A research has revealed that women who develop cerebral aneurysms are less likely to have taken the oral contraceptive pill or hormone replacement therapy, suggesting taking oestrogen could have a protective effect.
Cerebral aneurysms -– weaknesses in the blood vessel walls of the brain that cause the vessels to balloon -– occur more frequently in women, and it has been suggested that female hormones may play a role in their development.
If the cerebral aneurysm ruptures, because the ballooning wall bursts, this can be life threatening and is known as a haemorrhagic stroke.
Oestrogen helps maintain the structure of blood vessel walls by promoting the division of endothelial cells within the vessel walls, which is important for repair if the vessels become damaged. However, oestrogen levels drop significantly at the menopause.
Women have been shown to be more likely to develop a cerebral aneurysms after the age of 40 years, and aneurysms are most likely to rupture between the ages of 50 and 59 years.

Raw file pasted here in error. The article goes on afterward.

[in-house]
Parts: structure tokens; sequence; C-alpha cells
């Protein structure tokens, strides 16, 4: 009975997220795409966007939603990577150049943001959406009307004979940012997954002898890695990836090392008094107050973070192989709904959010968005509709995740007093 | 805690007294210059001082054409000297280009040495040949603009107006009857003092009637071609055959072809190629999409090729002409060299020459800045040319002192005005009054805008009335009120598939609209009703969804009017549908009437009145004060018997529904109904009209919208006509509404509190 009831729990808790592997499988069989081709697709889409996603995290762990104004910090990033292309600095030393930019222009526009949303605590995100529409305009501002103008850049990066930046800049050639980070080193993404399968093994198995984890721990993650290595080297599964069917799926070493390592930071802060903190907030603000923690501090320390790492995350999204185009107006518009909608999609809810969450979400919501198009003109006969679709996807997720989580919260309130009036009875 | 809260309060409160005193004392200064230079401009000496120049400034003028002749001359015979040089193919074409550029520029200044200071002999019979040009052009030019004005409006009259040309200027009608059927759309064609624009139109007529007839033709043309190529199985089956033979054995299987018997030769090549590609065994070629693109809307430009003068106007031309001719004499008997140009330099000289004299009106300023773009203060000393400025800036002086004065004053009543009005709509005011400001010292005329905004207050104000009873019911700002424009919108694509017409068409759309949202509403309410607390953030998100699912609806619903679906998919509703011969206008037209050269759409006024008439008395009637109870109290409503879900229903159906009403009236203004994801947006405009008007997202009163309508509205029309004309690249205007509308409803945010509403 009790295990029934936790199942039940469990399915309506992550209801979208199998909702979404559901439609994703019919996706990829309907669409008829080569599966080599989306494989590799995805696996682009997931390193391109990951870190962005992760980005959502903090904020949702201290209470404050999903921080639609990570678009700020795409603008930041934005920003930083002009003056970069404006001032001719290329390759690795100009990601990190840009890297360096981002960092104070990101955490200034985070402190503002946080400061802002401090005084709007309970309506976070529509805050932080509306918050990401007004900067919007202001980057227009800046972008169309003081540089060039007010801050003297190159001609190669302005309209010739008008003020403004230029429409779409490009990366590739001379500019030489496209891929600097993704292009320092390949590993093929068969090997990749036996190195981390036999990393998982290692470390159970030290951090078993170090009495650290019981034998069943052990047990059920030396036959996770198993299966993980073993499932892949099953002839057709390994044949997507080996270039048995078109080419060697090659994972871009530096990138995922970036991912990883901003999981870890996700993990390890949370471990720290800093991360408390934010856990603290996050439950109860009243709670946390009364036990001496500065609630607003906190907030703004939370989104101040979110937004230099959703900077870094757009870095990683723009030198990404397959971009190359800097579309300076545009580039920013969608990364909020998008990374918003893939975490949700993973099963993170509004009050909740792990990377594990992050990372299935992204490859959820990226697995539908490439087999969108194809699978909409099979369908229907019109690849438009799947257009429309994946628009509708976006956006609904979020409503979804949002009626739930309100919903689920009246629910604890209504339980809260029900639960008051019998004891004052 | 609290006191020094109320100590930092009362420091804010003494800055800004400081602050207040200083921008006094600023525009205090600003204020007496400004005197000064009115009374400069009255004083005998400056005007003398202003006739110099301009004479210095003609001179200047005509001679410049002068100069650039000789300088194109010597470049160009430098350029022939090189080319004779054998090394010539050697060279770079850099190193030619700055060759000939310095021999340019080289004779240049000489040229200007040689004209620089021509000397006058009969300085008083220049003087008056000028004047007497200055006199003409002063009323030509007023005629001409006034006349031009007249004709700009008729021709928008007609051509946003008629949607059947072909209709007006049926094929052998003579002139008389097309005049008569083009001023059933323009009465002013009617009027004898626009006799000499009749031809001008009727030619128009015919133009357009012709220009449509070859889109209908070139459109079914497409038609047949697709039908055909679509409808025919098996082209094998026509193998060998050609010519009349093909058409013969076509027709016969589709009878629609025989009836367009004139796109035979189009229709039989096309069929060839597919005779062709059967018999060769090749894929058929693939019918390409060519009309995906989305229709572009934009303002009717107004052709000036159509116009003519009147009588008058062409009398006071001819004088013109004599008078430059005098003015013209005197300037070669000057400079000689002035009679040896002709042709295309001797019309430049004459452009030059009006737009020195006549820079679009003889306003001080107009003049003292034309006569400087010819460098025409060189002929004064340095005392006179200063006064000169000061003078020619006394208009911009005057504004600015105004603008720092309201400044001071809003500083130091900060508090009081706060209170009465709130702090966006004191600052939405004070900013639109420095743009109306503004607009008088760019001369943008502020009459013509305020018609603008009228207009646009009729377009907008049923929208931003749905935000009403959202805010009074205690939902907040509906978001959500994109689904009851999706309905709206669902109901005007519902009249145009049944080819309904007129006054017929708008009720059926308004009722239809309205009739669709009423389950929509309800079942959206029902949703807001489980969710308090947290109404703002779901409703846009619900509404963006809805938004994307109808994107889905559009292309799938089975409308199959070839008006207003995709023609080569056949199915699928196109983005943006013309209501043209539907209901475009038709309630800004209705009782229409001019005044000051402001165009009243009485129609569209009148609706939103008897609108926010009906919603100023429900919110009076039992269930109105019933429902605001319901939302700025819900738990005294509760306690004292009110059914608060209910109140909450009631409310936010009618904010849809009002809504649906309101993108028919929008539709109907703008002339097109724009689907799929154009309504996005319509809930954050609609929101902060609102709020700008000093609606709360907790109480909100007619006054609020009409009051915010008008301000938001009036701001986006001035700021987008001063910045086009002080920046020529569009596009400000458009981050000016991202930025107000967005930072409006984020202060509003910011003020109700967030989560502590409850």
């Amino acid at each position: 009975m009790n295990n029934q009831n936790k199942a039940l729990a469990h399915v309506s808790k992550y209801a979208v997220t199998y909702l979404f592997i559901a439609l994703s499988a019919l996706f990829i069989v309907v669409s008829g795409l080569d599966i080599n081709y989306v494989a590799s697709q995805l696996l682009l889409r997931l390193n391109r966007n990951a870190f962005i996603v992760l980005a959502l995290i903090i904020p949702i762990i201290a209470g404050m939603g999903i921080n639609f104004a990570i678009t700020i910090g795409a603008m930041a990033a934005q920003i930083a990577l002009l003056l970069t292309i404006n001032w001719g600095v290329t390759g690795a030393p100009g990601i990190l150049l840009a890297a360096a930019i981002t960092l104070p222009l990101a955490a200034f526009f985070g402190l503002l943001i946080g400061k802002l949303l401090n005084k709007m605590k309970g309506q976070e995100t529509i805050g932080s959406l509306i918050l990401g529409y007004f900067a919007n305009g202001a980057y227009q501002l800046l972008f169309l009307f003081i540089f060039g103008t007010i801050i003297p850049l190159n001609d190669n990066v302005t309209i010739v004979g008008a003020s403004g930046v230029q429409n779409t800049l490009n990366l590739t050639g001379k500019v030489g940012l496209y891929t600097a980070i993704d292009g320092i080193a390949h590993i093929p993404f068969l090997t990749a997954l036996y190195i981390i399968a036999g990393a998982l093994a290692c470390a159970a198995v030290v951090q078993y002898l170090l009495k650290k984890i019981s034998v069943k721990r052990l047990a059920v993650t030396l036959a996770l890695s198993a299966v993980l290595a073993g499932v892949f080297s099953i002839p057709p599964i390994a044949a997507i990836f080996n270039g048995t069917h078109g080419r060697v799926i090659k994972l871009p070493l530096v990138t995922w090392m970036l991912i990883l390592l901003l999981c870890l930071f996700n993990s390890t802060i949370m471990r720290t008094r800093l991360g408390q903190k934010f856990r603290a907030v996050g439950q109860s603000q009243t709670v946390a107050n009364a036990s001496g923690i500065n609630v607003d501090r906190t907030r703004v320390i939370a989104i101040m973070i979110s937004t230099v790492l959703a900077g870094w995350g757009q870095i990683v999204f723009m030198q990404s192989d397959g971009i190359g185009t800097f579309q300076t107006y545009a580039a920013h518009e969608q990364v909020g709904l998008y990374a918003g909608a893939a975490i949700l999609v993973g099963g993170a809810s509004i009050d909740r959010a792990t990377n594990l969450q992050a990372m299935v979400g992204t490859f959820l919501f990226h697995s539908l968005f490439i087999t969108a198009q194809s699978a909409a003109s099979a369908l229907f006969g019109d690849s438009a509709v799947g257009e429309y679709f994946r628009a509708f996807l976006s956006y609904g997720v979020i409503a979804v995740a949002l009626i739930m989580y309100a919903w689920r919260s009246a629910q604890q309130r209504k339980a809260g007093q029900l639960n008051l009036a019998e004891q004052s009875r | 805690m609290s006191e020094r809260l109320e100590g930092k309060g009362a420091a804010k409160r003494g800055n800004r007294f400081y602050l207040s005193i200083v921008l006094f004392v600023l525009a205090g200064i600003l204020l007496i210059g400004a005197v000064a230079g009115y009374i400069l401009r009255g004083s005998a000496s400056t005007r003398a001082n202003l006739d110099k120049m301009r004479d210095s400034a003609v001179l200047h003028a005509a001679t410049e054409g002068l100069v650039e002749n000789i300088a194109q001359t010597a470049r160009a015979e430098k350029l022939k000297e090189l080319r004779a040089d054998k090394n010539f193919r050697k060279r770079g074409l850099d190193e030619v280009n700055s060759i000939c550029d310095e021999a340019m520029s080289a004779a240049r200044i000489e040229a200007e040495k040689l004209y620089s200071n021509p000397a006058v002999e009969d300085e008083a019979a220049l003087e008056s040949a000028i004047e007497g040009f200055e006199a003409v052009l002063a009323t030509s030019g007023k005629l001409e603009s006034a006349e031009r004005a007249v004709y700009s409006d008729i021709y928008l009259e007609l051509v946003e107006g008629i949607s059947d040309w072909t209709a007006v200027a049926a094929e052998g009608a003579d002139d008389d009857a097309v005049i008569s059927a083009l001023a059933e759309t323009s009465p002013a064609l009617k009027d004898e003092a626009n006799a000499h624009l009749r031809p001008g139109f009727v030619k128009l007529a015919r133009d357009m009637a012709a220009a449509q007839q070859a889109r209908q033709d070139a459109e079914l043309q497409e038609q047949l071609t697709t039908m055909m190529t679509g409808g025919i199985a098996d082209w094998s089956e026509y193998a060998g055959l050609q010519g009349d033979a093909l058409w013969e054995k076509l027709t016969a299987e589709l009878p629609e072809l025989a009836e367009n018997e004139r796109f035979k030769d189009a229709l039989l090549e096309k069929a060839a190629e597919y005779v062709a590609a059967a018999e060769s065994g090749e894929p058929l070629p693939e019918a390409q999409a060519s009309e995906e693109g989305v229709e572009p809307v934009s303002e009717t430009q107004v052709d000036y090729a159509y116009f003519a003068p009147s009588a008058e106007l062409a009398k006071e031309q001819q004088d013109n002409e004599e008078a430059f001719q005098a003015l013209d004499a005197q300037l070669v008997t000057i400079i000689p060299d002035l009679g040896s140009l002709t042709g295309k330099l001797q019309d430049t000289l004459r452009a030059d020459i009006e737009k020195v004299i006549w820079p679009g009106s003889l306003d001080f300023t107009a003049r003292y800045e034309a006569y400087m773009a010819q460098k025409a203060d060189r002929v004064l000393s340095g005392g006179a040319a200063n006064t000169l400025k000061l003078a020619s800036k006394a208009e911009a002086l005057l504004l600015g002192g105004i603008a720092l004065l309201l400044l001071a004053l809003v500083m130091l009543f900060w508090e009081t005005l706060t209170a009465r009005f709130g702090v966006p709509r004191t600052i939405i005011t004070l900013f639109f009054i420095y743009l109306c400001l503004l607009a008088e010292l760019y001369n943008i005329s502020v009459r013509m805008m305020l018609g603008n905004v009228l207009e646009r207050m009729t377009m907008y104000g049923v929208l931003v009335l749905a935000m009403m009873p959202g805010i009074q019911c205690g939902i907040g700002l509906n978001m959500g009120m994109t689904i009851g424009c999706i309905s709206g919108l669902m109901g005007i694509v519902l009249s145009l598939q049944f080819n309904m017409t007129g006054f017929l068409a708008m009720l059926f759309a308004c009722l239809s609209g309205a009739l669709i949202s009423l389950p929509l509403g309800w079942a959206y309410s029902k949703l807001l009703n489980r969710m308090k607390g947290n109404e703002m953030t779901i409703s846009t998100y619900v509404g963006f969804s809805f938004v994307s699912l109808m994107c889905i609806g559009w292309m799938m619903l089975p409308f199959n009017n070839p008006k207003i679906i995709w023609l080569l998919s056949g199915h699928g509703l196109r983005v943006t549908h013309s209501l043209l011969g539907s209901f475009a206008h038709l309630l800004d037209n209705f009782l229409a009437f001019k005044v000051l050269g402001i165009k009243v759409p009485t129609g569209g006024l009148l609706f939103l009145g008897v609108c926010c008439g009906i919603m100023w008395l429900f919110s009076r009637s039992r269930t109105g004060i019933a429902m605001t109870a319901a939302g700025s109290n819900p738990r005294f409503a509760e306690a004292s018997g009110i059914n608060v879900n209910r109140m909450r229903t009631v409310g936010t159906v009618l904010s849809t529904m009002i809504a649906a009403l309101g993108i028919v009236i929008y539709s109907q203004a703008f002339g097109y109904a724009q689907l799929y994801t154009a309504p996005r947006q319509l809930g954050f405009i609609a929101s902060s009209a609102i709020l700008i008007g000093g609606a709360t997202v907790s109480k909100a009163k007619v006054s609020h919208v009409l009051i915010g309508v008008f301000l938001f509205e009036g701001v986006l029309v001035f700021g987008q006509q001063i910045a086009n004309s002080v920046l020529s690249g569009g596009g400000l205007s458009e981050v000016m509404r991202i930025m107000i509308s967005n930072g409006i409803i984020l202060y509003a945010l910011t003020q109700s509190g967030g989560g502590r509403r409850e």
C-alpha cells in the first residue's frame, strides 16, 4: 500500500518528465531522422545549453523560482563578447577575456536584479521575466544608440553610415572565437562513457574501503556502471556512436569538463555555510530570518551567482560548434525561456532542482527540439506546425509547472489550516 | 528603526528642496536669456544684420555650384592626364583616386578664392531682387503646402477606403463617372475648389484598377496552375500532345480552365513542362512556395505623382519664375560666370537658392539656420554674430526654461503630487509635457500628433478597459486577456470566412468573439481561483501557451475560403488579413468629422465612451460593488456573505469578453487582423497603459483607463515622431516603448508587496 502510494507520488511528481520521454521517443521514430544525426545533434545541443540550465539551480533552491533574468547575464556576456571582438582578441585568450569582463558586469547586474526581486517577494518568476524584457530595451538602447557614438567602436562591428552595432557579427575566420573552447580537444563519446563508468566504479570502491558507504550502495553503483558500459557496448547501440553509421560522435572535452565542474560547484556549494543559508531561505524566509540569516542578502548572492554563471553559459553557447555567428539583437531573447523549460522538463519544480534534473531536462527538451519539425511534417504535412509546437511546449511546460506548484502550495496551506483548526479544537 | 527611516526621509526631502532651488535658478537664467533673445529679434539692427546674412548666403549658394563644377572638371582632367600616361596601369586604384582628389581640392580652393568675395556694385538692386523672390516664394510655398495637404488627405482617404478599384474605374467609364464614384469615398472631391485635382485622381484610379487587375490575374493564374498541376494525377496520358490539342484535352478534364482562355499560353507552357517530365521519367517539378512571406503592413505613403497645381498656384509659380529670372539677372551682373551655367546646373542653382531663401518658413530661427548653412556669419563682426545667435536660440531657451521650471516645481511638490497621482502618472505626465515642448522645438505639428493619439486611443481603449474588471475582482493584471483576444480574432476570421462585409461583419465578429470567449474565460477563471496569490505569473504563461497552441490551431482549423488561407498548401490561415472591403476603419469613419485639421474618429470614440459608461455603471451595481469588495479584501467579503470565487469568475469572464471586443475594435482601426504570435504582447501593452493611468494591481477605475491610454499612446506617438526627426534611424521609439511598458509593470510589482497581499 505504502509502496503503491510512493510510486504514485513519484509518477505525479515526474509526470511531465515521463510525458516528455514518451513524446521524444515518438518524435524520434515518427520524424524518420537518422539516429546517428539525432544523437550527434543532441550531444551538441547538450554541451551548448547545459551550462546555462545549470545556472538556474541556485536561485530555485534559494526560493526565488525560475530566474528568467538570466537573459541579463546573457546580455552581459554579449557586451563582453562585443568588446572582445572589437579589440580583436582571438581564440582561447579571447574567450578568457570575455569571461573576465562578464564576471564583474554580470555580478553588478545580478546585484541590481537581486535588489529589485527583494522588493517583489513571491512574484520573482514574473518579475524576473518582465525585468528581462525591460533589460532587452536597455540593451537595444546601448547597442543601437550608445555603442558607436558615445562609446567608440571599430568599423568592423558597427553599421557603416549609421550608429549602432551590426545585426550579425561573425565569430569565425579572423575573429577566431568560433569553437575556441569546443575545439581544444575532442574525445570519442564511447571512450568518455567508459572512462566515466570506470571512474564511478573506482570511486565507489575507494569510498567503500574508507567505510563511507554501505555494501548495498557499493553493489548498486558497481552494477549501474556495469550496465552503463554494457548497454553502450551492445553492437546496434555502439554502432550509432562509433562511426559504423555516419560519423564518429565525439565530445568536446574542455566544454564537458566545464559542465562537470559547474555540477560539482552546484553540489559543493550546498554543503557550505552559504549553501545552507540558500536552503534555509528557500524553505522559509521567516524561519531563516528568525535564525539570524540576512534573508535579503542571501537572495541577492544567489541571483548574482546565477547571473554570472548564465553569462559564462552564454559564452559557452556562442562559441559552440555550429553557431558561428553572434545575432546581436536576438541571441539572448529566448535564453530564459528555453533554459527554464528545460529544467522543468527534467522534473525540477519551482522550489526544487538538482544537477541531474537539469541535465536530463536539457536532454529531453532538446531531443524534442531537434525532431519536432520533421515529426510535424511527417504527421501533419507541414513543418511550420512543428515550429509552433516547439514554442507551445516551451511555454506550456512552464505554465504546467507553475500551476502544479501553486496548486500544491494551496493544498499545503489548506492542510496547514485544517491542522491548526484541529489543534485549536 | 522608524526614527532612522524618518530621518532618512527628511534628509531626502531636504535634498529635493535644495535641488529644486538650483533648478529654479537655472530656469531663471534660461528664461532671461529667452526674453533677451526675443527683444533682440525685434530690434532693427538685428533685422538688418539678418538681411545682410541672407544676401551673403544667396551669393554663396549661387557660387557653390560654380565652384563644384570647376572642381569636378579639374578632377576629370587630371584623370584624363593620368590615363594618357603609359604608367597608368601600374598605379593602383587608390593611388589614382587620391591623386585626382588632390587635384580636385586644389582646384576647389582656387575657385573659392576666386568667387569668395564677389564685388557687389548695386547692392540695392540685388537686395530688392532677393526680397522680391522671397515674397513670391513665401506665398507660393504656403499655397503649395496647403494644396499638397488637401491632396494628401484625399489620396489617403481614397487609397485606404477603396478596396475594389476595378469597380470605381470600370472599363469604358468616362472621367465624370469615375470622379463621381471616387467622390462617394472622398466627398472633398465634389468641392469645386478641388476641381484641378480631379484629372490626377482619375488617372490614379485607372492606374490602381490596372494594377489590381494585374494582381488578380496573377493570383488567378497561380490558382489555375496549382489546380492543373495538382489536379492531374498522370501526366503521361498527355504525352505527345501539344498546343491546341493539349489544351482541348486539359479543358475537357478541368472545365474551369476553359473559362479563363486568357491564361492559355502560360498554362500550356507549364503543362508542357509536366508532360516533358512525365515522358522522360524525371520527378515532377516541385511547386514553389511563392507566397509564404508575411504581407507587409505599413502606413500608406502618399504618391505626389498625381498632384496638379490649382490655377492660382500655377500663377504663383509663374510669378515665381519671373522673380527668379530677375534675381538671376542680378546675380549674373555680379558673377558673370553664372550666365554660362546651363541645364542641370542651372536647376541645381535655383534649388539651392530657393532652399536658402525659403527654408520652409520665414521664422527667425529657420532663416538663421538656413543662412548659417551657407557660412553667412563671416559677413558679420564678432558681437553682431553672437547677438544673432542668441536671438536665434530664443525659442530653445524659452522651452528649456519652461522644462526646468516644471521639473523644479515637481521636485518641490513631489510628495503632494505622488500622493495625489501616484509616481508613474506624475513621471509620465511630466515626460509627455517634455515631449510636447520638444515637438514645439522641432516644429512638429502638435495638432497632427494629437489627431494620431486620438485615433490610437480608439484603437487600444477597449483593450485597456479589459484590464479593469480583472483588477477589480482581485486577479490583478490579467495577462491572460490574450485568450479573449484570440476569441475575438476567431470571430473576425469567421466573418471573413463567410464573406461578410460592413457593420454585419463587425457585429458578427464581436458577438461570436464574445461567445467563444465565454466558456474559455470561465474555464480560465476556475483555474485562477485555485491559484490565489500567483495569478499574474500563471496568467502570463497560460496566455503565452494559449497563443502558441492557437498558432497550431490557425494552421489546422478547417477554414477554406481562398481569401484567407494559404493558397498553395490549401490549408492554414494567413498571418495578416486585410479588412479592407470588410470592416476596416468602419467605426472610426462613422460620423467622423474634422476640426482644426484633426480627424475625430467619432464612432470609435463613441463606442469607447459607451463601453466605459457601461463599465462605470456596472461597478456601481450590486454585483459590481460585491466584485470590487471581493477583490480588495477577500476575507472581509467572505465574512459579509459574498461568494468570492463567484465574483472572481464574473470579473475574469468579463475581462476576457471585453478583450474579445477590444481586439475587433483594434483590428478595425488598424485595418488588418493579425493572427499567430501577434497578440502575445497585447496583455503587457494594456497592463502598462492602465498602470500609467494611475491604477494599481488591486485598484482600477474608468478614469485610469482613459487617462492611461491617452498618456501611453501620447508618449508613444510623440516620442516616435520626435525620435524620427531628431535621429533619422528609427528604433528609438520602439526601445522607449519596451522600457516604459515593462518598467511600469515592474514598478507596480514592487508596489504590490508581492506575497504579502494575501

The authors asked 60 women with cerebral aneurysms about their use of the oral contraceptive pill and hormone replacement therapy, and this was compared with usage in 4,682 other women drawn from the general public.
Women with cerebral aneurysms were found to have been significantly less likely to have taken oral contraceptives or hormone replacement therapy. Women with cerebral aneurysms also had an earlier average age of menopause.
The research has been published in the Journal of NeuroInterventional Surgery.